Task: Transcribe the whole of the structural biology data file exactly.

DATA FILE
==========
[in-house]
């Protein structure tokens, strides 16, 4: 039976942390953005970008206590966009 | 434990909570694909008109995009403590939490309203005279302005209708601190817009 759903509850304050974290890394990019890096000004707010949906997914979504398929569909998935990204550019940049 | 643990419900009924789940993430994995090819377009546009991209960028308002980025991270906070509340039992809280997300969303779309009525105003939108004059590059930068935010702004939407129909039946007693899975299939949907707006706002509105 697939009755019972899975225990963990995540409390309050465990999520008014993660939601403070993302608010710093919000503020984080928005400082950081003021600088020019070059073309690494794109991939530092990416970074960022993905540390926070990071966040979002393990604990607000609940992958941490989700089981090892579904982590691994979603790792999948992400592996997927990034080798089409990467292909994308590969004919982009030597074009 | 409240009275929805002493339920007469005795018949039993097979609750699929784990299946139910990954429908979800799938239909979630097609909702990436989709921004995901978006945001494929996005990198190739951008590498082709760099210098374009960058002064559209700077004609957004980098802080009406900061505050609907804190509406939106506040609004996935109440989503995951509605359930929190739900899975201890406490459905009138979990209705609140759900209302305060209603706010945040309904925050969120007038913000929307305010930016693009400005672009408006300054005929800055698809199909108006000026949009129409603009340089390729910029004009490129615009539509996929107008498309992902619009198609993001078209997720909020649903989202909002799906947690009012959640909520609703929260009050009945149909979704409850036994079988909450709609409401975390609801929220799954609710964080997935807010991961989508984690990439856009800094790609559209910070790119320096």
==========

[in-house]
């Protein structure tokens, strides 16, 4: 039976942390953005970008206590966009 | 434990909570694909008109995009403590939490309203005279302005209708601190817009 759903509850304050974290890394990019890096000004707010949906997914979504398929569909998935990204550019940049 | 643990419900009924789940993430994995090819377009546009991209960028308002980025991270906070509340039992809280997300969303779309009525105003939108004059590059930068935010702004939407129909039946007693899975299939949907707006706002509105 697939009755019972899975225990963990995540409390309050465990999520008014993660939601403070993302608010710093919000503020984080928005400082950081003021600088020019070059073309690494794109991939530092990416970074960022993905540390926070990071966040979002393990604990607000609940992958941490989700089981090892579904982590691994979603790792999948992400592996997927990034080798089409990467292909994308590969004919982009030597074009 | 409240009275929805002493339920007469005795018949039993097979609750699929784990299946139910990954429908979800799938239909979630097609909702990436989709921004995901978006945001494929996005990198190739951008590498082709760099210098374009960058002064559209700077004609957004980098802080009406900061505050609907804190509406939106506040609004996935109440989503995951509605359930929190739900899975201890406490459905009138979990209705609140759900209302305060209603706010945040309904925050969120007038913000929307305010930016693009400005672009408006300054005929800055698809199909108006000026949009129409603009340089390729910029004009490129615009539509996929107008498309992902619009198609993001078209997720909020649903989202909002799906947690009012959640909520609703929260009050009945149909979704409850036994079988909450709609409401975390609801929220799954609710964080997935807010991961989508984690990439856009800094790609559209910070790119320096």